Dr. Shangqin Guo, Assistant Professor of Cell Biology, has discovered that faster cell cycles are related to higher rates of reprogramming efficiency. “Nonstochastic Reprogramming from a Privileged Cell State,” published in the January 30, 2014 issue of Cell, offers new insight into the role of the cell cycle in reprogramming. “We saw that first of all, there are cells that can produce progeny that are all changing into [induced pluripotent stem] cells,” she explained. “And second of all, these cells have a characteristic cell cycle speed in that they divide very rapidly.”
Guo’s findings build upon the work of Nobel Prize-winning researcher Shinya Yamanaka. In a 2006 landmark paper, Dr. Yamanaka tested 24 embryonic stem cell transcription factors, and found that four of these induced pluripotency. With these factors, he successfully changed somatic cells, which are specialized adult cells, into pluripotent stem cells, which have the potential to differentiate into many types of cells in the body. “The reprogramming process is like taking a very established doctor or lawyer and completely wiping out their professional knowledge,” said Guo. “Now they are as bland as a child, and are open to all career options.”
Although this simple method of reprogramming challenged the established framework of cell biology, it raised more questions than it answered. Yamanaka produced pluripotent cells at a very low rate and at long intervals. This transformation of cell type is depicted as a random, or stochastic, event.
According to Guo, “If you introduced the four factors into 1000 cells and waited for two weeks, only one would change, if you were lucky. In that sense the process is stochastic.” Over the past few years, stem cell scientists have sought to understand the mechanisms underlying this “fate reversal” and to improve upon Yamanaka’s results with higher efficiency.
Working with colleagues at the Yale School of Medicine, Guo set out to analyze the ‘privileged’ somatic cells, those that exist after the stochastic event. The researchers used high resolution imaging techniques to ensure the existence of these cells in a subpopulation of bone marrow cells that ordinarily would become white blood cells, called granulocyte monocyte progenitors (GMPs). Then, they introduced Yamanaka factors (reprogramming factors named after Shinya Yamanaka) and imaged the cells for five days. Their findings were astonishing: the cells reprogrammed to pluripotency at a tremendous rate.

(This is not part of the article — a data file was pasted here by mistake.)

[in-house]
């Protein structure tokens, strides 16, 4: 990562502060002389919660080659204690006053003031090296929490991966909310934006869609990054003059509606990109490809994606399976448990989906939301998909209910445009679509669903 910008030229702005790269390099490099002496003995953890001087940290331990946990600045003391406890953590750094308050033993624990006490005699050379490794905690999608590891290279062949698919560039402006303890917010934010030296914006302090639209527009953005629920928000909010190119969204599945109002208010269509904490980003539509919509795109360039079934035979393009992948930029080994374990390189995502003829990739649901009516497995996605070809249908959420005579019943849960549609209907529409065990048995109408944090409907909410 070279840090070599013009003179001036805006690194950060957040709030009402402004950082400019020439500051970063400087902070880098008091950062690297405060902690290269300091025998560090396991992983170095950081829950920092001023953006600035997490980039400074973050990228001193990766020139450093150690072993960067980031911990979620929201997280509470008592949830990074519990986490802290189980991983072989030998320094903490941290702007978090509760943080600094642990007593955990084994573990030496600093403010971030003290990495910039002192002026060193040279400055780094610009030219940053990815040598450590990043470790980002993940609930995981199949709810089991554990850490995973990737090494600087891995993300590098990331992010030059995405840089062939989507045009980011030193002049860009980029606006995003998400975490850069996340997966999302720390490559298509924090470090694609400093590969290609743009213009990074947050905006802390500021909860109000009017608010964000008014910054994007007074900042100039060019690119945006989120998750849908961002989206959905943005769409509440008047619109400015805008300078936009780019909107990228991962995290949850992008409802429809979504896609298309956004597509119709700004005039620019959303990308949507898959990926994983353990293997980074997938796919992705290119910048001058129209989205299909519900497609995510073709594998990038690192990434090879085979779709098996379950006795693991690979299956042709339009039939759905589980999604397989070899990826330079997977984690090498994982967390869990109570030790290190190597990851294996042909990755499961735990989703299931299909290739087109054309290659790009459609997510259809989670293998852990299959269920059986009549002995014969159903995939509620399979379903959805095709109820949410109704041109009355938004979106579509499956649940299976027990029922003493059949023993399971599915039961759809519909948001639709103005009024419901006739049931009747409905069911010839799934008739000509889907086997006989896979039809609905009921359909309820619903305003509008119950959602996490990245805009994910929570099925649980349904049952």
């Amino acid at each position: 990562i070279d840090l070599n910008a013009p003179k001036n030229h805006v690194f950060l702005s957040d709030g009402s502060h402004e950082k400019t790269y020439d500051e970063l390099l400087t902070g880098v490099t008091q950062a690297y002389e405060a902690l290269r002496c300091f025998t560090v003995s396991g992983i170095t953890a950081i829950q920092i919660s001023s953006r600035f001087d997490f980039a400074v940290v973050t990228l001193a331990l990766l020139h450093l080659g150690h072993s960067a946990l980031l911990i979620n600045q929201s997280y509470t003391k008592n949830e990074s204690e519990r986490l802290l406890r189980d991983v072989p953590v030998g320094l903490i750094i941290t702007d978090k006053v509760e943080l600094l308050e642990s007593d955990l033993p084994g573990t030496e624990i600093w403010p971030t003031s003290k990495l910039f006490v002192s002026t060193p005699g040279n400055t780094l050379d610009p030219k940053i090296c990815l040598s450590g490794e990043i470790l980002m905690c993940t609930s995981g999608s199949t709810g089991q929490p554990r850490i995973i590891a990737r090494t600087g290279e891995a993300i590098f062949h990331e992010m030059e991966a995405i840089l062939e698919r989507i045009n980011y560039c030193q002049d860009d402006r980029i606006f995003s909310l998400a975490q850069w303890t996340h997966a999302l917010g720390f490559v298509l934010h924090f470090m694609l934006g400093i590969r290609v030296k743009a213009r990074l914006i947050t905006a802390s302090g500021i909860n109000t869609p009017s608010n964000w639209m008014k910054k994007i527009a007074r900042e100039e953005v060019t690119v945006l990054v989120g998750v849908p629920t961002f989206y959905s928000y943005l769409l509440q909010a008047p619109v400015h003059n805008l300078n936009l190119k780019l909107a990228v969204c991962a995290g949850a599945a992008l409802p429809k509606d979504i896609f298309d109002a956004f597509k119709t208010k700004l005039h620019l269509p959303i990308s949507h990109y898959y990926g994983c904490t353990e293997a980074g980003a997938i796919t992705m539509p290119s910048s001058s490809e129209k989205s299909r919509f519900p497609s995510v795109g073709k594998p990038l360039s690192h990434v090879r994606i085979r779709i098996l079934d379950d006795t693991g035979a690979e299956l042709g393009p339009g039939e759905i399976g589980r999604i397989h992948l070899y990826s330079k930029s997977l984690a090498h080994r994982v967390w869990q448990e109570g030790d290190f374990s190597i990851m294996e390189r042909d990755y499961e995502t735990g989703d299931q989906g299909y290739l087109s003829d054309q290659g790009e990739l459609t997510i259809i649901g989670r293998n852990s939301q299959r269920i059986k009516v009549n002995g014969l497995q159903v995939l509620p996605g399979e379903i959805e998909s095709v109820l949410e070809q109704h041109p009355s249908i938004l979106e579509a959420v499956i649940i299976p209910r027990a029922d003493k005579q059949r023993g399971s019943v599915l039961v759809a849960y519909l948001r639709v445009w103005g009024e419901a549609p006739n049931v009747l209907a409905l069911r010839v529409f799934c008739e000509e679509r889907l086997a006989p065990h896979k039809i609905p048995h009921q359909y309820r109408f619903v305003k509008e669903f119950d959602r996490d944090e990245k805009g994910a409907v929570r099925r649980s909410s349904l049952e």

The privileged GMPs were unusual in another regard — their cell cycle, the time between consecutive cell divisions, was much faster than that of an average mammalian cell. Guo wrote that “privileged GMPs are associated with an ultrafast initial cell cycle” of about eight hours.
In order to investigate the effects that speeding up a cell’s cycle would have on its reprogramming efficiency, Guo studied lineage-negative-Kit Sca double positive (LKS) cells, known for their slow cell cycles and low efficiency rates. By culturing the LKS cells in growth factors, they accelerated the cells’ cycles, and after just five days, these activated cells exhibited higher reprogramming efficiency than the GMPs. This finding signals a direct correlation between speed of cell cycle and reprogramming efficiency. The results have left biologists wondering which other cells can react similarly and be utilized experimentally.
Finally, Guo’s team induced an ultrafast-cycling cell population into mouse embryonic fibroblasts with Yamanaka factors. In so doing, the researchers demonstrated that ‘privilege’ is not just innate, but can instead be artificially induced.
However, it is unclear how closely cellular reprogramming resembles returning an organism to a state of youth. Guo explained, “This is a complex question, which our current work does not address. Maybe reprogramming is like unfolding an origami crane so that the paper can be folded into something else. Is this paper as good as new?
“There is this notion of epigenetic memory, where cells retain some previous life experiences,” Guo continued. “If you bring a blood cell back into an [induced pluripotent stem] cell, this [stem] cell retains some of its memory as a blood cell.” In this manner, reprogramming is more like facial rejuvenation than a fountain of youth.
Still, Guo’s results could have tremendous impact on medical practice. Currently, she is studying these fast-cycling cells for other transforming prospects. Given her success reprogramming certain cells to become pluripotent, she hopes to extend this technique to neurons, pancreatic beta cells, or other cell types. “If my dream comes true, I’ll be able to take blood cells from a patient and in a couple days return to them neurons, beta cells, whatever they want,” said Guo. “I think that will be a rewarding day.”